Ever been to a retirement seminar? You know the ones extolling the virtues of saving for your retirement yesterday rather than tomorrow? 401K is King…
And they do have a point! The keys to accumulating wealth are (1) spending less than you earn, and (2) saving money starting as early as possible. Because of how compound interest works if you save just a little bit when you are young you will have a lot more money when you get to retirement age than if you save starting later on, even if you put in more. Here is a typical example:
- Let’s suppose Joe receives a gift of $5,000 from his parents when he is 20 years old. He wisely decides to invest it immediately in a Roth IRA that returns at 8% and never touches it again. When he is 65 years old he will have $160,000 without ever contributing another dime.
- Let’s say Nicole signs up for her company’s 401K program and puts away $7,500 into a retirement account every year beginning when she is 25 years old. By the time she is 65 years old she will have $1.9 million dollars waiting for her to live off of in her golden years. However, if she waits until she is 35 she would need to put away $17,059 each year, more than twice the amount, to get to that same value. It’s all about time.
The most powerful force in the universe is compound interest – Albert Einstein
So what does this have to do with golf?
Well golf is the same way. This means that there is a “compound interest” in golf.
You know the guy whose Dad took him out on the course when he was 6, 7, or 8 years old? He quit playing altogether when he grew up and got a job, right? He took it back up again when he got older and is better than everyone else who didn’t start until they were older.
When you are young your body and mind are better wired for learning. During developmental stages things like language, motor movements, and certain cognitive abilities are framed and established. The nervous system is designed to establish and form connections some of which have a critical stage during which they must be learned. The brain begins to shed non-critical neurons once there is no apparent need for them. Use it or lose it goes for when you are young too.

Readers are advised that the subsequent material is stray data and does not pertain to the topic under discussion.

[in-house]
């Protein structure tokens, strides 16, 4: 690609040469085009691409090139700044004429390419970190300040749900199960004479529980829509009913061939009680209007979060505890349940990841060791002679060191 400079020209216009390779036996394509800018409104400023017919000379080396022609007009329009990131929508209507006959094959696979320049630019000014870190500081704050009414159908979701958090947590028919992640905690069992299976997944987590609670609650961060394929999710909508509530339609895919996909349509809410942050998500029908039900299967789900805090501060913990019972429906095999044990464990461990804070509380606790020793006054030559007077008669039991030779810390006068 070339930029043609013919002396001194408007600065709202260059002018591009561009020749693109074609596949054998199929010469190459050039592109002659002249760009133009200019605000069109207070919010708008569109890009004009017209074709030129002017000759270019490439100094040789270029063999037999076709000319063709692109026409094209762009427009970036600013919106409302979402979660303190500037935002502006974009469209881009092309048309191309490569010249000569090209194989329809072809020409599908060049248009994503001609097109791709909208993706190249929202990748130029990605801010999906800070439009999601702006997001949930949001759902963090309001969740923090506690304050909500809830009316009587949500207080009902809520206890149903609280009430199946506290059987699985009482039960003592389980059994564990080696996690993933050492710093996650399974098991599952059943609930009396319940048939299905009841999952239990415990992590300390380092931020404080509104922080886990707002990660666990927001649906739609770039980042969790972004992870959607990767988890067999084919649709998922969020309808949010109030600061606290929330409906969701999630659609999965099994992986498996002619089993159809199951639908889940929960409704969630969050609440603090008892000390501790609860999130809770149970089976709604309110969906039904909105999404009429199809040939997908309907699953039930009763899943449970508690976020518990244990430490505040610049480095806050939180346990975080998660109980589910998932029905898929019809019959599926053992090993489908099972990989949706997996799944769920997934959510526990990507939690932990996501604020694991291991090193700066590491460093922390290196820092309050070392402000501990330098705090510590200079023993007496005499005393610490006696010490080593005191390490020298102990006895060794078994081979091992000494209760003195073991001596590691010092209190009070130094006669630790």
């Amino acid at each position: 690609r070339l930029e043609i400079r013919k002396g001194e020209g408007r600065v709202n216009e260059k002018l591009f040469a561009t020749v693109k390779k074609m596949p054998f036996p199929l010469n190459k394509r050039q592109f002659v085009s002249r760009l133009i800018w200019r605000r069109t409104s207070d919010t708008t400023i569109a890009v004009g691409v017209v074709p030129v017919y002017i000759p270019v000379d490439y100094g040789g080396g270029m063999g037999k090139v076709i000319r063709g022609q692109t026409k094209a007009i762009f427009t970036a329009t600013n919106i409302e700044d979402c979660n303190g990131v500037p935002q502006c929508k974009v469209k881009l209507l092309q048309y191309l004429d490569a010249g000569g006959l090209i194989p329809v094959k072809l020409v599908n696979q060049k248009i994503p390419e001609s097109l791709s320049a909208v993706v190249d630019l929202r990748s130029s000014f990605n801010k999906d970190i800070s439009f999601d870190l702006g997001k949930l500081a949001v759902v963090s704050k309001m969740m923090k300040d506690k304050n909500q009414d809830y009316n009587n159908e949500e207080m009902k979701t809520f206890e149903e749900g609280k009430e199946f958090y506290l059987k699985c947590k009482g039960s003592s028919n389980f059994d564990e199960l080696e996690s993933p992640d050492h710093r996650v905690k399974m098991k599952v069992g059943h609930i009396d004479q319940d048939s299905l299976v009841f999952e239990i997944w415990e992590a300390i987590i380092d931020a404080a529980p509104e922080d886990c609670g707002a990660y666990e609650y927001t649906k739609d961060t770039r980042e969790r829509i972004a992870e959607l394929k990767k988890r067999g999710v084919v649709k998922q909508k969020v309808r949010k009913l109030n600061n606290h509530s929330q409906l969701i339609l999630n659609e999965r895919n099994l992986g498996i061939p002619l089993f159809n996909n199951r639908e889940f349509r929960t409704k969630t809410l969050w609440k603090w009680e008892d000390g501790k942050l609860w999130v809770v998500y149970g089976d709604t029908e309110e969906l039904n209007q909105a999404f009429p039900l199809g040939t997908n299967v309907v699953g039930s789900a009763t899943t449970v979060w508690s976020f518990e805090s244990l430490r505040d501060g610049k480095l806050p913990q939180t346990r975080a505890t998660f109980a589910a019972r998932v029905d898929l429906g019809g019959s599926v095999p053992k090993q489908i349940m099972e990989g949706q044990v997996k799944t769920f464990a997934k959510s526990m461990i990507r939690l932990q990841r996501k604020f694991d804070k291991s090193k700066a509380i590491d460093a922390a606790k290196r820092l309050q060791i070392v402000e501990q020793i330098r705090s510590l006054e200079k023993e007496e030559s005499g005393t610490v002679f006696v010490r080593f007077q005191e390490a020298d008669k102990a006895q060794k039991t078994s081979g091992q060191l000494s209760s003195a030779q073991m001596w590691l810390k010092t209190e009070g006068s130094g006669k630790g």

I play with woman who spent almost every summer in her teens playing nine holes with a friend barefoot in the mornings and then coming home in the afternoon to the typical teenage activity of sipping soda pop while watching soap operas and talking about boys. She never, ever practices. I have never seen her at the driving range in all the hours I spend there. However, SHE CRUSHES ME EVERYTIME WE PLAY. I watched her shoot a 78 in the soggy pouring rain.
I can almost guarantee you that the person who starts playing golf in their teens and stops 10 years later will, at 50 years old, ALWAYS play better than the person who started playing golf at 30 and played for 20 years until they were 50. It’s no accident that the majority of the elite pros began when they were very small. Time is on your side!
Well this sucks for the rest of us (I didn’t start playing golf until I was 35 years old)!
For one thing, you don’t exactly have control over everything you’re exposed to as a youngster. My parents are as far away from being sports people as is imaginable. So unless it was available through my school it simply wasn’t going to happen. For another thing, when you are young you just don’t know what opportunities you are creating or denying for yourself. It’s kind of not fair really.
There is some good news!
Rules for achievement in golf are not hard and fast. Money might be able to grow indefinitely given market principles but physical principles are different. There are issues of talent, drive, and resources. Golf is a skill that falls under the 10,000 hour rule. You don’t just keep getting better and better with more time added, if that were the case then pros would move from shooting in the 60s and 70s to shooting in the 50s and even 40s. There is a natural cap that all humans are capable of in the game of golf; it just takes some longer than others to get there. The key is to get there before life issues or physical constraints impede your progress.
Wisdom counts. Money and dollars don’t know anything about how much smarter and wiser you are when you are older. Golf, however, is a game that uses your experience. You can’t use your accumulated wealth of knowledge and intelligence to change interest rates or other mathematical principles. You CAN, however, use this knowledge to be as specific as possible in your strategy for playing and for getting better.
Neuronal development can continue. Although certain some abilities are harder to learn when you are older, language in particular, the brain is in fact capable of mapping new pathways and learning new things. So it pays to keep at it!
Photo: capturelight / 123RF Stock Photo